Open main menu

The Yale Seminar took place at Yale University, June 17–28, 1963 to consider the problems facing music education and to propose possible solutions. The National Science Foundation had sponsored science curriculum development in the late 1950s. President John F. Kennedy appointed the Panel on Educational Research and Development, which recommended that the K-12 music curriculum of previous decades be examined to discover why school music programs had not produced a musically literate and active public. The U.S. Office of Education Cooperative Research Program awarded a grant to Yale University, and Claude V. Palisca was appointed director of the Yale Seminar. Two areas of concern were identified: music materials and music performance.


Recommendations of the Yale SeminarEdit

  • The basic goal of the K-12 music curriculum should be the development of musicality.
  • The school music repertory should be broadened.
  • The music curriculum should be expanded to include listening to worthwhile music literature.
  • Performance activities should include ensembles for which a varied and authentic repertory has been developed.
  • Advanced theory and literature courses should be available.
  • Musicians, scholars, and composers should be brought into schools.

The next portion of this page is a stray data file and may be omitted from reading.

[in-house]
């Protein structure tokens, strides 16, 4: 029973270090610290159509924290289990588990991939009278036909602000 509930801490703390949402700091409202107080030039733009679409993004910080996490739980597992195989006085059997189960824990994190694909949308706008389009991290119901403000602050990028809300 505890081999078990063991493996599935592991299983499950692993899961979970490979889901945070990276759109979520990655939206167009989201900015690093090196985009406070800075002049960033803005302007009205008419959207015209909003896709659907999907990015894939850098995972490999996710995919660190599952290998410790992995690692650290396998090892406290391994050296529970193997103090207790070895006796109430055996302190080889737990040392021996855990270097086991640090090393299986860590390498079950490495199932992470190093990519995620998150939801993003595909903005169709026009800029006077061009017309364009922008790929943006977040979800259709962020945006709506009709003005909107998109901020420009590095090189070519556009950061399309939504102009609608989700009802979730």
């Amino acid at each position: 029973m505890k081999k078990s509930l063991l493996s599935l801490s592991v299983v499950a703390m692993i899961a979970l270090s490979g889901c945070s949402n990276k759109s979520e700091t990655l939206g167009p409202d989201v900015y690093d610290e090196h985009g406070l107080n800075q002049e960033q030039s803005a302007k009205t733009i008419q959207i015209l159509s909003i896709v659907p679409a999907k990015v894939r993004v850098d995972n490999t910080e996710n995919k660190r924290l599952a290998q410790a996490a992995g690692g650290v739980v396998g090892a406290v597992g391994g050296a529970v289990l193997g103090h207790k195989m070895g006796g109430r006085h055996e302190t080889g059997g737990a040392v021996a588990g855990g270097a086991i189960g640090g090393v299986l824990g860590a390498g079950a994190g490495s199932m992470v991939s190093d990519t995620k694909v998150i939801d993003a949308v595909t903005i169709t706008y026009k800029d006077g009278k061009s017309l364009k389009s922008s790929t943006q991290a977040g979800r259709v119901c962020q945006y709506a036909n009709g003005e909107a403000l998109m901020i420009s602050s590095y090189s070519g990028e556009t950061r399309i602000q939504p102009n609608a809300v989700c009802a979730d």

• Programs should take advantage of community resources.
  • Opportunities for advanced study in metropolitan areas should be made available to talented students throughout the country.
  • Greater use can be made of audiovisual aids.
  • There should be a related plan for teacher training and retraining.

Juilliard Repertory ProjectEdit

After the conclusion of the Yale Seminar, Dean Gideon Waldrop of Juilliard applied for a grant from the U.S. Office of Education to develop a large body of authentic and meaningful music materials to augment and enrich the repertory available to music teachers in the early grades. The grant was approved and the Project was established in July, 1964 with Vittorio Giannini as director. The Music Educators National Conference (MENC) indicated its support in the Music Educators Journal. The purpose of the Project was to collect music of high quality to be used for teaching grades K-6. The repertory was compiled by three groups: musicologists, music educators, and public elementary school music teachers. 230 vocal and instrumental works were included in the Juilliard Repertory Library.


  • Mark, M. (1986). Contemporary Music Education. New York: Schirmer Books.

Further readingEdit

  • Arberg, H. and Palisca, C.V. (1964). Implications of the government sponsored Yale Seminar in music education. College Music Symposium, (4), 113-24.
  • Beglarian, G. (1965). Review of Music in Our Schools by Claude V. Palisca. Journal of Music Theory, (I), 187-89.
  • Bulletin of the Council for Research in Music Education, no. 60, Fall 1979.
  • Lehman, P. (1965). Review of Music in Our Schools: A Search for Improvement. Notes, (22), 728-30.
  • Palisca, C.V. (1964). Music in Our Schools: A Search for Improvement. Report of the Yale Seminar on Music Education. Washington, D.C.: U.S. Department of Health, Education and Welfare, Office of Education, OE-33033, no. 28.
  • Seminar on music education: Musicians meet at Yale University. (1963). Music Educators Journal, 50 (1), 86-87.